Cluster-level shard allocation and routing settingsedit

Shard allocation is the process of allocating shards to nodes. This can happen during initial recovery, replica allocation, rebalancing, or when nodes are added or removed.

One of the main roles of the master is to decide which shards to allocate to which nodes, and when to move shards between nodes in order to rebalance the cluster.

There are a number of settings available to control the shard allocation process:

Besides these, there are a few other miscellaneous cluster-level settings.

Cluster-level shard allocation settingsedit

You can use the following settings to control shard allocation and recovery:


(Dynamic) Enable or disable allocation for specific kinds of shards:

  • all - (default) Allows shard allocation for all kinds of shards.
  • primaries - Allows shard allocation only for primary shards.
  • new_primaries - Allows shard allocation only for primary shards for new indices.
  • none - No shard allocations of any kind are allowed for any indices.

This setting does not affect the recovery of local primary shards when restarting a node. A restarted node that has a copy of an unassigned primary shard will recover that primary immediately, assuming that its allocation id matches one of the active allocation ids in the cluster state.

(Dynamic) How many concurrent incoming shard recoveries are allowed to happen on a node. Incoming recoveries are the recoveries where the target shard (most likely the replica unless a shard is relocating) is allocated on the node. Defaults to 2.
(Dynamic) How many concurrent outgoing shard recoveries are allowed to happen on a node. Outgoing recoveries are the recoveries where the source shard (most likely the primary unless a shard is relocating) is allocated on the node. Defaults to 2.
(Dynamic) A shortcut to set both cluster.routing.allocation.node_concurrent_incoming_recoveries and cluster.routing.allocation.node_concurrent_outgoing_recoveries.
(Dynamic) While the recovery of replicas happens over the network, the recovery of an unassigned primary after node restart uses data from the local disk. These should be fast so more initial primary recoveries can happen in parallel on the same node. Defaults to 4.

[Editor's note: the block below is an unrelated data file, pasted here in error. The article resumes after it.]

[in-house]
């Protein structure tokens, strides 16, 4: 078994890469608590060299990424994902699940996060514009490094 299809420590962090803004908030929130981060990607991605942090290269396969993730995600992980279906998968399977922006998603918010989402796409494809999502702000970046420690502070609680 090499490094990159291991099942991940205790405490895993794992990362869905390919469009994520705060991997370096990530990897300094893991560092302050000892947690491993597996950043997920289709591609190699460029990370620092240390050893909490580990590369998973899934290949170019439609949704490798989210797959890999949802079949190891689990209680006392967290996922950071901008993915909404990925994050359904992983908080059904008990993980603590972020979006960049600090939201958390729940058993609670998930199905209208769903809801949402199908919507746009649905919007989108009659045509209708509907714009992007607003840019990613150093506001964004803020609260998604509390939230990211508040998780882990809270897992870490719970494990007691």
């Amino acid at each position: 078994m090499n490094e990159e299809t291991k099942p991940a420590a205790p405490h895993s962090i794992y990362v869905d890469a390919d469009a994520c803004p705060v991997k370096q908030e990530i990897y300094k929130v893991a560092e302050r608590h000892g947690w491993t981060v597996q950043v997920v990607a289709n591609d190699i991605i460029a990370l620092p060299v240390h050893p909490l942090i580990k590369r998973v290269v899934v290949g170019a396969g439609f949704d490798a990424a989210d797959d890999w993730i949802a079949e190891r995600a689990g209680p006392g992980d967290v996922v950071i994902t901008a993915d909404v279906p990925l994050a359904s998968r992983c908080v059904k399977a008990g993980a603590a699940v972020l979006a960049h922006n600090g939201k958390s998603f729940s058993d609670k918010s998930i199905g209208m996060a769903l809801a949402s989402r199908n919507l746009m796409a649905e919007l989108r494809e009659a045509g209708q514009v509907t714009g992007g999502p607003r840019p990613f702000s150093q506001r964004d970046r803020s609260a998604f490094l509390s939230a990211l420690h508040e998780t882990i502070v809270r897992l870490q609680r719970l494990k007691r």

(Dynamic) Allows to perform a check to prevent allocation of multiple instances of the same shard on a single host, based on host name and host address. Defaults to false, meaning that no check is performed by default. This setting only applies if multiple nodes are started on the same machine.

Shard rebalancing settingsedit

A cluster is balanced when it has an equal number of shards on each node without having a concentration of shards from any index on any node. Elasticsearch runs an automatic process called rebalancing which moves shards between the nodes in your cluster to improve its balance. Rebalancing obeys all other shard allocation rules such as allocation filtering and forced awareness which may prevent it from completely balancing the cluster. In that case, rebalancing strives to acheve the most balanced cluster possible within the rules you have configured. If you are using data tiers then Elasticsearch automatically applies allocation filtering rules to place each shard within the appropriate tier. These rules mean that the balancer works independently within each tier.

You can use the following settings to control the rebalancing of shards across the cluster:


(Dynamic) Enable or disable rebalancing for specific kinds of shards:

  • all - (default) Allows shard balancing for all kinds of shards.
  • primaries - Allows shard balancing only for primary shards.